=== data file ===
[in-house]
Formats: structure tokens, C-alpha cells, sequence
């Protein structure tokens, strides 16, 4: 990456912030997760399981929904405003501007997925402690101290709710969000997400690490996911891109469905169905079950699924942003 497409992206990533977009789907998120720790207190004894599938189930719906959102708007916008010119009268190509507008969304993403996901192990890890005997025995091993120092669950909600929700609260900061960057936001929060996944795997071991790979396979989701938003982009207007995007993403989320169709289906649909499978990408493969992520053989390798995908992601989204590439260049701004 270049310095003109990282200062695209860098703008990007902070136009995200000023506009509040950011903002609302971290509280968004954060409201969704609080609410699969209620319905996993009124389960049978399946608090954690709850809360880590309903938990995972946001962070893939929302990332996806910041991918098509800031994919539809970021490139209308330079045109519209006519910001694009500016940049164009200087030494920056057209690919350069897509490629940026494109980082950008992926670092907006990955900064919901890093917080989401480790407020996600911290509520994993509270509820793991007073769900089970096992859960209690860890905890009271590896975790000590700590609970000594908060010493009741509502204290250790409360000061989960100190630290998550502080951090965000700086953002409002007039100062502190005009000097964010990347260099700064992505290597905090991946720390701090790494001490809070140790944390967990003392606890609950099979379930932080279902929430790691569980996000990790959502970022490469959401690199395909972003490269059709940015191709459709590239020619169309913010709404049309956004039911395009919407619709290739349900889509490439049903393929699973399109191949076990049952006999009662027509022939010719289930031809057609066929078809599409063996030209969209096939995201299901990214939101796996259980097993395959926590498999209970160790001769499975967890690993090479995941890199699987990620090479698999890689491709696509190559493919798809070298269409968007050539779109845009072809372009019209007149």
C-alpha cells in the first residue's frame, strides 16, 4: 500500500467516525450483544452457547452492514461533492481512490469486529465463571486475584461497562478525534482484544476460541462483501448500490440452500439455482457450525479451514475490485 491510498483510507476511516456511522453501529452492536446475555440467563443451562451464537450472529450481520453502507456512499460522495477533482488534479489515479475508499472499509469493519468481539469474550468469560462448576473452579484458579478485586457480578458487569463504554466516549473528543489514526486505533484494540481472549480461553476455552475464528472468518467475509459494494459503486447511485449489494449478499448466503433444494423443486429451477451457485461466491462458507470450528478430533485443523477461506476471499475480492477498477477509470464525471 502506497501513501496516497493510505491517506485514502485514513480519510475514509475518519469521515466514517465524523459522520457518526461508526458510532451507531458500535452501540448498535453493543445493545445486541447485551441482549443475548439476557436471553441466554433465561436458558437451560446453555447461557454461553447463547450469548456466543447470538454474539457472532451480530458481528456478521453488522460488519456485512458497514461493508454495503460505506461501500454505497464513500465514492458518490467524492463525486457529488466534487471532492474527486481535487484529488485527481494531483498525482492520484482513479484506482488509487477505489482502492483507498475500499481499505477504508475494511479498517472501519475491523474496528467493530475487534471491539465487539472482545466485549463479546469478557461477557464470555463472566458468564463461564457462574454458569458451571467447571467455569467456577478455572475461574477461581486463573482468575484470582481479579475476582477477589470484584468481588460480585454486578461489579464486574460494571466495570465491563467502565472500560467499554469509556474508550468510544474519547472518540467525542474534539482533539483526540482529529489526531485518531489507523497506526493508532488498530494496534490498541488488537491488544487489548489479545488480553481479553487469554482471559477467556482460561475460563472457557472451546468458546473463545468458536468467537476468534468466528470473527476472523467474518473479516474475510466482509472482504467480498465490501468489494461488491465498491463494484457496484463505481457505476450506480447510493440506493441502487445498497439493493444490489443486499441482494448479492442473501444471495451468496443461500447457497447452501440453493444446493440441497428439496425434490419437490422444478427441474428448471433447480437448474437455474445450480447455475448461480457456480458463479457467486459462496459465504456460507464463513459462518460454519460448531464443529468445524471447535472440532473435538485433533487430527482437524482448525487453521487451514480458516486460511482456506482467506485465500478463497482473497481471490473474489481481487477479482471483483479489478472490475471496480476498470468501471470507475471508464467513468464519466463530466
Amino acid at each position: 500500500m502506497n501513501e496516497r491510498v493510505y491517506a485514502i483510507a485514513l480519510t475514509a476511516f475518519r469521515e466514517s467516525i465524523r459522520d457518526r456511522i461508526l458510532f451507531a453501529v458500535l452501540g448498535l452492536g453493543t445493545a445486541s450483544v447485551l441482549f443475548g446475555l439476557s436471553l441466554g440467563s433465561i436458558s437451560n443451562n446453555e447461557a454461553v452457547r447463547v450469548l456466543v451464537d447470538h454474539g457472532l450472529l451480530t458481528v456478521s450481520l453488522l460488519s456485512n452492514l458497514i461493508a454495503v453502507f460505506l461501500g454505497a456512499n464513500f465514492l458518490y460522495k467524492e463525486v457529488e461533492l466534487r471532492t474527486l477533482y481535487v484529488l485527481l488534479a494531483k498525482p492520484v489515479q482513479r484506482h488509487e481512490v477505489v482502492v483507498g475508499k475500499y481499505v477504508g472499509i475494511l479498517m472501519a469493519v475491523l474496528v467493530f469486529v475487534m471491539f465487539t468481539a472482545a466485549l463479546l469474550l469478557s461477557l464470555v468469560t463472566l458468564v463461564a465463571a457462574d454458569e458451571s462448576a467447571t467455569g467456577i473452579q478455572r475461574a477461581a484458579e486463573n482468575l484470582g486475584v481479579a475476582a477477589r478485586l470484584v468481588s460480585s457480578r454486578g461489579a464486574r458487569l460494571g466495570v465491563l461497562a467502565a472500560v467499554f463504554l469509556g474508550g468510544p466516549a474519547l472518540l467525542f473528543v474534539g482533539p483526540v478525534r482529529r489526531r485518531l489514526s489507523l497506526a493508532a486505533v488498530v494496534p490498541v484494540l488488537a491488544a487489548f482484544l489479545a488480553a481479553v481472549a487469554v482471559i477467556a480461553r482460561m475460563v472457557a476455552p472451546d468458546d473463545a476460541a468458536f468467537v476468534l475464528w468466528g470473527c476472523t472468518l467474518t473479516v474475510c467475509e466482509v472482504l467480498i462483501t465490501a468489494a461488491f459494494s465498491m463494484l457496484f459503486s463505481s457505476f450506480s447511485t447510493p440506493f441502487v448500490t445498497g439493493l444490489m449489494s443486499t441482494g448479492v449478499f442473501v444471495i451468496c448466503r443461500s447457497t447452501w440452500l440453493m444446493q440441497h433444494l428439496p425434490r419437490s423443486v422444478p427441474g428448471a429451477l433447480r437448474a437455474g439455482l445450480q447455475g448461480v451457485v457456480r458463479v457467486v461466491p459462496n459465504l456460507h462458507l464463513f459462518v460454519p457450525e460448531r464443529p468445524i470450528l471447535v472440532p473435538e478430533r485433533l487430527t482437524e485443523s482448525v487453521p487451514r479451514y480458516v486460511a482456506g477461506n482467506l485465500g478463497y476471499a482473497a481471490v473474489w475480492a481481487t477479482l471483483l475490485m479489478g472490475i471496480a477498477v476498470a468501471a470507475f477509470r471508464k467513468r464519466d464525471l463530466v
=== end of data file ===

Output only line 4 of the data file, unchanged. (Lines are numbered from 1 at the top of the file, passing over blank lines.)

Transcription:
C-alpha cells in the first residue's frame, strides 16, 4: 500500500467516525450483544452457547452492514461533492481512490469486529465463571486475584461497562478525534482484544476460541462483501448500490440452500439455482457450525479451514475490485 491510498483510507476511516456511522453501529452492536446475555440467563443451562451464537450472529450481520453502507456512499460522495477533482488534479489515479475508499472499509469493519468481539469474550468469560462448576473452579484458579478485586457480578458487569463504554466516549473528543489514526486505533484494540481472549480461553476455552475464528472468518467475509459494494459503486447511485449489494449478499448466503433444494423443486429451477451457485461466491462458507470450528478430533485443523477461506476471499475480492477498477477509470464525471 502506497501513501496516497493510505491517506485514502485514513480519510475514509475518519469521515466514517465524523459522520457518526461508526458510532451507531458500535452501540448498535453493543445493545445486541447485551441482549443475548439476557436471553441466554433465561436458558437451560446453555447461557454461553447463547450469548456466543447470538454474539457472532451480530458481528456478521453488522460488519456485512458497514461493508454495503460505506461501500454505497464513500465514492458518490467524492463525486457529488466534487471532492474527486481535487484529488485527481494531483498525482492520484482513479484506482488509487477505489482502492483507498475500499481499505477504508475494511479498517472501519475491523474496528467493530475487534471491539465487539472482545466485549463479546469478557461477557464470555463472566458468564463461564457462574454458569458451571467447571467455569467456577478455572475461574477461581486463573482468575484470582481479579475476582477477589470484584468481588460480585454486578461489579464486574460494571466495570465491563467502565472500560467499554469509556474508550468510544474519547472518540467525542474534539482533539483526540482529529489526531485518531489507523497506526493508532488498530494496534490498541488488537491488544487489548489479545488480553481479553487469554482471559477467556482460561475460563472457557472451546468458546473463545468458536468467537476468534468466528470473527476472523467474518473479516474475510466482509472482504467480498465490501468489494461488491465498491463494484457496484463505481457505476450506480447510493440506493441502487445498497439493493444490489443486499441482494448479492442473501444471495451468496443461500447457497447452501440453493444446493440441497428439496425434490419437490422444478427441474428448471433447480437448474437455474445450480447455475448461480457456480458463479457467486459462496459465504456460507464463513459462518460454519460448531464443529468445524471447535472440532473435538485433533487430527482437524482448525487453521487451514480458516486460511482456506482467506485465500478463497482473497481471490473474489481481487477479482471483483479489478472490475471496480476498470468501471470507475471508464467513468464519466463530466